Jul. 8, 2010

Legal, Operational and Risk Considerations for Institutional Investors When Performing Due Diligence on Hedge Fund Service Providers

The old paradigm of hedge fund due diligence focused on the hedge fund manager and the new paradigm focuses on hedge fund service providers.  That is, the purpose of hedge fund due diligence used to be (broadly, pre-2008) to ensure that the hedge fund manager itself had, internally, sufficient people, process and plant to maintain its return and risk profile.  However, the credit crisis that began in 2008, and the frauds it brought to the fore, highlighted the franchise risk posed by service providers to hedge funds and managers.  Consequently, post-crisis hedge fund due diligence has focused more squarely and thoroughly on service providers.  For example, in a June 2010 study, hedge fund operational due diligence consulting firm Corgentum Consulting analyzed data from over 200 hedge fund allocators and concluded that hedge fund “investors are focusing the bulk of their due diligence efforts on legal, compliance and regulatory risks.”  The primary reason for this shift in focus – from managers and performance (then), to service providers and operations (now) – relates to the estimated harm from adverse outcomes.  In relative terms, most investment losses are high probability, low magnitude events, while most operational failures are low probability, high magnitude events.  The chief goal of due diligence is to avoid low probability, high magnitude events; and, moreover, the credit crisis taught that the probability of some operational failures may not be so low after all.  Lehman Brothers provides the most sobering example.  Hedge funds that used Lehman’s U.S. or U.K. brokerage entities as their only prime brokers and that did not perform adequate due diligence on Lehman’s custody and cash management arrangements – or that did perform such diligence but did not incorporate its lessons – wound up with significant investor assets tied up for long periods in bankruptcy, SIPA or administration proceedings.  The purpose of service provider diligence is to identify operational issues that can have a material adverse effect on investment outcomes – issues such as the commingling of hedge fund customer assets by certain Lehman brokerage entities.  With the twin goals of providing guidance to investors conducting due diligence on hedge fund service providers, and to hedge fund managers and service providers anticipating such diligence, this article: identifies key hedge fund service providers; details ten specific areas on which investors should focus when conducting service provider diligence; highlights areas of diligence specific to certain service providers; discusses strategies for accessing the data necessary to perform adequate due diligence; and incorporates recommendations regarding the timing and frequency of service provider due diligence.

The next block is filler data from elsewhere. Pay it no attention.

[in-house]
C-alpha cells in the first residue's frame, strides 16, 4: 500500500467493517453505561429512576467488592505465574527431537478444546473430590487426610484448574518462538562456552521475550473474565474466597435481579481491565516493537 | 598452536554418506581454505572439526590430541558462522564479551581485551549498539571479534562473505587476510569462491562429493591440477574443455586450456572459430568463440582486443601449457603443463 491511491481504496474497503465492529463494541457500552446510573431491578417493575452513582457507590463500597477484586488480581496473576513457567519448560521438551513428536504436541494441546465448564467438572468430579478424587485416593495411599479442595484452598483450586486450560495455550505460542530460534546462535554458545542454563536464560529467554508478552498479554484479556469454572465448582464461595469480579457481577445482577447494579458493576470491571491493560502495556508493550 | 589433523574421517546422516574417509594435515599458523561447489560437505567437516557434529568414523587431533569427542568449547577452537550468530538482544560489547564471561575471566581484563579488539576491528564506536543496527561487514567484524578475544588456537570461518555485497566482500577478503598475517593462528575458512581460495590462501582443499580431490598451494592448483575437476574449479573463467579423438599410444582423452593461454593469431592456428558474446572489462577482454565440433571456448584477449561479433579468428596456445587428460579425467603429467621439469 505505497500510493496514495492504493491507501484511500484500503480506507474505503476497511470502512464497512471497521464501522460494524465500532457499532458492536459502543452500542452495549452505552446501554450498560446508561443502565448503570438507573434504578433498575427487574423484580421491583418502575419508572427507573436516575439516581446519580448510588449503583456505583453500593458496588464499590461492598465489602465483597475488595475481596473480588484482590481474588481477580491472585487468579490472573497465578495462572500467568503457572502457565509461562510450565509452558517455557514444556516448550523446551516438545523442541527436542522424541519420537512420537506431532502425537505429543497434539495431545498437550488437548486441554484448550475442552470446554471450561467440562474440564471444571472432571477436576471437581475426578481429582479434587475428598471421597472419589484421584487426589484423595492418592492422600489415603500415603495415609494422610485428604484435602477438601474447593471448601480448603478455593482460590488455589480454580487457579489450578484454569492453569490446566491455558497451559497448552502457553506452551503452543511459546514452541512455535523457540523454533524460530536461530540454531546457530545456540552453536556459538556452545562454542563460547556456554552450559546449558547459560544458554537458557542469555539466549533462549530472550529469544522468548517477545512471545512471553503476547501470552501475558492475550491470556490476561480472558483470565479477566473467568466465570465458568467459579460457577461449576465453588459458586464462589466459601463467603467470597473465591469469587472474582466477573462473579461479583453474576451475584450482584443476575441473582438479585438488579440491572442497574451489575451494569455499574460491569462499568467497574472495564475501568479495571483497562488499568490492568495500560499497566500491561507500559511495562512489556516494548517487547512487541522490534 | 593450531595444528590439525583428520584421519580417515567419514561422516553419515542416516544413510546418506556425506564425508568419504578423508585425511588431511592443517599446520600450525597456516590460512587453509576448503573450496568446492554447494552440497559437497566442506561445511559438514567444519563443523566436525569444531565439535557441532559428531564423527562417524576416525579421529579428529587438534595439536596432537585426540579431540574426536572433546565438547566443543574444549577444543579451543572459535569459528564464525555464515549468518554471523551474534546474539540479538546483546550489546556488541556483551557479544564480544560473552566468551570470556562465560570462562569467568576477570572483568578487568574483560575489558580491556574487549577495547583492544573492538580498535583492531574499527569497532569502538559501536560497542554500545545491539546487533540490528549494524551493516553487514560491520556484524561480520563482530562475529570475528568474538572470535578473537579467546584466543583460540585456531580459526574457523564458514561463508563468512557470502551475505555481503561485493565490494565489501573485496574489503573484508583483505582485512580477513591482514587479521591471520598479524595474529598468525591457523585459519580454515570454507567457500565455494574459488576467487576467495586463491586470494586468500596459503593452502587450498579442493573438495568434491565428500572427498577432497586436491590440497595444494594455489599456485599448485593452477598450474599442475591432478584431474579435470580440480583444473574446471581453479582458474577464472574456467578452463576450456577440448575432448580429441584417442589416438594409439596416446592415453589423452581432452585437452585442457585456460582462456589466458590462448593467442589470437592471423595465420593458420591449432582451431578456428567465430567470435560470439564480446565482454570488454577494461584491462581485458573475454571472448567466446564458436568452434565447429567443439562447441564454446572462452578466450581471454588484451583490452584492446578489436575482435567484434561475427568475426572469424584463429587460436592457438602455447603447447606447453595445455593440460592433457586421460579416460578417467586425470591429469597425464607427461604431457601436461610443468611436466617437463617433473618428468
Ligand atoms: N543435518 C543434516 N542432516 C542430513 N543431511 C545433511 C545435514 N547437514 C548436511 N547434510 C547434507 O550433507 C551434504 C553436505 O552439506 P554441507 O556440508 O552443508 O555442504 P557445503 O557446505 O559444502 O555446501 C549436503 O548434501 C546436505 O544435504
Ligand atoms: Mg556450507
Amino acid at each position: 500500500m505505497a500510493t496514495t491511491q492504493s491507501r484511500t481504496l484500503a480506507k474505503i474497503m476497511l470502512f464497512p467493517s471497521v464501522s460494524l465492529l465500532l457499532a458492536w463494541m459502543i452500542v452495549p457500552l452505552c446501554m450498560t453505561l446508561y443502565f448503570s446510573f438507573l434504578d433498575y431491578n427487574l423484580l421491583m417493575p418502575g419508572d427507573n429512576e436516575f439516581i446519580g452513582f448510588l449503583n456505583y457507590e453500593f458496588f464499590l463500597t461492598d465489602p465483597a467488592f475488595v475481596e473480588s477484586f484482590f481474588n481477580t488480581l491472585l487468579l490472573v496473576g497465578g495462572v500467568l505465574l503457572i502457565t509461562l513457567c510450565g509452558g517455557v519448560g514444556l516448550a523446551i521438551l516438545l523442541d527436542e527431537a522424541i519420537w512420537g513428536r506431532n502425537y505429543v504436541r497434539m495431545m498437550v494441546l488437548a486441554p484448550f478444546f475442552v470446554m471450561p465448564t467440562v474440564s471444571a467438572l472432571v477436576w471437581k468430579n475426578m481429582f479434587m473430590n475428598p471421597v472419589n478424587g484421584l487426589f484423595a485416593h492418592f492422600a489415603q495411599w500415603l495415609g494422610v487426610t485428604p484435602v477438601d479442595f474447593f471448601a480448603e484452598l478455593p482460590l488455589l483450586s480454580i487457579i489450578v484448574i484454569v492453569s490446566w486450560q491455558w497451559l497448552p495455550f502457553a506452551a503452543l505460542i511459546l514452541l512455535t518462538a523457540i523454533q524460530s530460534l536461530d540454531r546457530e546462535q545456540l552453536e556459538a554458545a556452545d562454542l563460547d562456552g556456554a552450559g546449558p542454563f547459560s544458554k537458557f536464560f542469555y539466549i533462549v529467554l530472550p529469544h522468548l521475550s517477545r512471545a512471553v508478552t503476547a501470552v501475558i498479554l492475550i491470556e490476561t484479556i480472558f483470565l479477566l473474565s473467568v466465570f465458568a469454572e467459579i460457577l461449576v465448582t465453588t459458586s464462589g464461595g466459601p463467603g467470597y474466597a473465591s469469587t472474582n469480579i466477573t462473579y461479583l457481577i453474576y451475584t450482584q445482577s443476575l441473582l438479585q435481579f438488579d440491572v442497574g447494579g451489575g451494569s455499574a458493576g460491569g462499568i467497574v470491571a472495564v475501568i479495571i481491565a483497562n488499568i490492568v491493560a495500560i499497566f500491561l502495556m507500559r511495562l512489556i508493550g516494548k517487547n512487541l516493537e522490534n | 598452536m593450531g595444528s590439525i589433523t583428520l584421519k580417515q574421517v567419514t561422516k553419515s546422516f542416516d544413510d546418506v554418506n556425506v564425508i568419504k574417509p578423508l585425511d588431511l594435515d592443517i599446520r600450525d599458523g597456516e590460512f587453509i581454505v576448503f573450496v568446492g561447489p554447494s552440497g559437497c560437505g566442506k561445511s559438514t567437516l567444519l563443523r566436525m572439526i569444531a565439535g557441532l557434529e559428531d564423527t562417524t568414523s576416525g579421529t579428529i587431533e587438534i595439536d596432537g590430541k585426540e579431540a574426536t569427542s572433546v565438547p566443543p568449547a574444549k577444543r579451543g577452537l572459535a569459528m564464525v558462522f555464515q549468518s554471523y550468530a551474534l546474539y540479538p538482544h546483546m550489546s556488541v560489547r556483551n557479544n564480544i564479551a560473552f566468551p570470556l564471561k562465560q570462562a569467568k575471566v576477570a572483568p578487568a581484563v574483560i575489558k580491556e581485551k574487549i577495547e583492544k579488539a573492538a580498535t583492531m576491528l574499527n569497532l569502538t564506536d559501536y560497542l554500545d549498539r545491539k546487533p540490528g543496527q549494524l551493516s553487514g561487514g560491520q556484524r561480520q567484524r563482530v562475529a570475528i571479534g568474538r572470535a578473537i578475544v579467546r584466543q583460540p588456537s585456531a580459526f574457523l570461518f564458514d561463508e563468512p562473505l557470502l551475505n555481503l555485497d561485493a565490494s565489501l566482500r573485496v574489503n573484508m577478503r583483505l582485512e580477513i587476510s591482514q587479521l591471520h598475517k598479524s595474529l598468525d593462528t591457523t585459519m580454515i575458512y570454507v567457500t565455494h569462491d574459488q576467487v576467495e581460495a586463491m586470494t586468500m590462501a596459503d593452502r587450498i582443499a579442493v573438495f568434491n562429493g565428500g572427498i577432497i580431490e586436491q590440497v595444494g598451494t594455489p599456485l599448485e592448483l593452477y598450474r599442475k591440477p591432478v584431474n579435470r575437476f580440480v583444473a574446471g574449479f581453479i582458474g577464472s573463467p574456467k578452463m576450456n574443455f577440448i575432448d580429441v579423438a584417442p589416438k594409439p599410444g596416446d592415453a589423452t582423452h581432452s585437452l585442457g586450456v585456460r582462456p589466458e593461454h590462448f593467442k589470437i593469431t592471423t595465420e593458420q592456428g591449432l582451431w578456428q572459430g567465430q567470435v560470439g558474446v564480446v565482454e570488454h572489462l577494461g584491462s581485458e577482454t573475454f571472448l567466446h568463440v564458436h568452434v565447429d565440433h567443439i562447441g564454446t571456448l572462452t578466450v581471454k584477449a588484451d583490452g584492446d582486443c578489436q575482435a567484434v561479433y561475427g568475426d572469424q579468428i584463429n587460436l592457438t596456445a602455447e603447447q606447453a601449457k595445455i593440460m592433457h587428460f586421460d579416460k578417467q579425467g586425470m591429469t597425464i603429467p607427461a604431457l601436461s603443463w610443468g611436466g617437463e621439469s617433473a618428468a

Update: Are There Still Avenues for Recovery in United States Courts for Overseas Hedge Fund Losses After Morrison v. National Australia Bank Ltd.?

Just over a year ago, Christopher F. Robertson and Erik W. Weibust, Partner and Associate, respectively, at Seyfarth Shaw LLP, published a guest article in the Hedge Fund Law Report focusing on the ability of U.S.-based hedge funds to sue foreign corporations in U.S. courts for violations of the antifraud provisions of the U.S. securities laws.  See “Are There Avenues for Recovery in United States Courts for Overseas Hedge Fund Losses?,” Hedge Fund Law Report, Vol. 2, No. 29 (July 23, 2009).  In that article, they opined that, under existing precedents, U.S. federal courts would likely apply the antifraud provisions of the U.S. securities laws to a lawsuit involving the purchase or sale of shares of a foreign company on a foreign exchange, provided American investors were substantially affected by the foreign company’s wrongful acts – even if those acts were committed exclusively overseas.  They focused on a real life example in which numerous U.S. hedge funds lost a substantial amount of money in 2008 relying on public statements that Porsche Automobil Holding SE (Porsche) made regarding its ownership interest in Volkswagen AG (Volkswagen), which resulted in a massive short squeeze that by some accounts led to over $1 billion in hedge fund losses.  They ultimately concluded that the hedge funds could assert securities fraud claims against Porsche in a U.S. court, and that such claims would not be dismissed merely because Porsche is a foreign company whose shares trade solely on foreign exchanges.  (Porsche offers limited ADRs in the United States that are seldom traded.)  Since publication of that article, several of the aggrieved hedge funds have filed lawsuits in U.S. District Court in New York alleging that Porsche violated, among other things, Section 10(b) and Rule 10b-5 of the Securities Exchange Act of 1934 (the principal antifraud provisions of the U.S. securities laws) by making false and misleading statements and manipulating the market for Volkswagen’s shares.  How quickly things have changed.  Just last month, the United States Supreme Court ruled, in Morrison v. National Australia Bank Ltd. (Scalia, J.), Slip Op. No. 08-1191 (decided June 24, 2010), that the principal antifraud provisions of the U.S. securities laws do not have extraterritorial reach and thus do not apply to foreign companies whose shares trade solely on foreign exchanges.  While the Morrison decision is clearly a major victory for foreign companies faced with allegations that they violated the more investor-friendly antifraud provisions of the U.S. securities laws, the decision is not necessarily as damaging as it may seem for U.S. hedge funds that were harmed as a result of Porsche’s alleged fraud.  In this update to their July 23, 2009 article in the Hedge Fund Law Report, Robertson and Weibust discuss the implications of the Morrison decision for hedge funds generally, the implications of the decision for the Porsche case specifically and the likely market impact of the Morrison decision.

After Bench Trial of First-Ever Credit Default Swap Insider Trading Action, U.S. District Court Rules that Swaps Referencing Bonds Are “Securities-Based Swap Agreements” Under Antifraud Provisions of Securities Exchange Act, but Holds that SEC Failed to Prove Insider Trading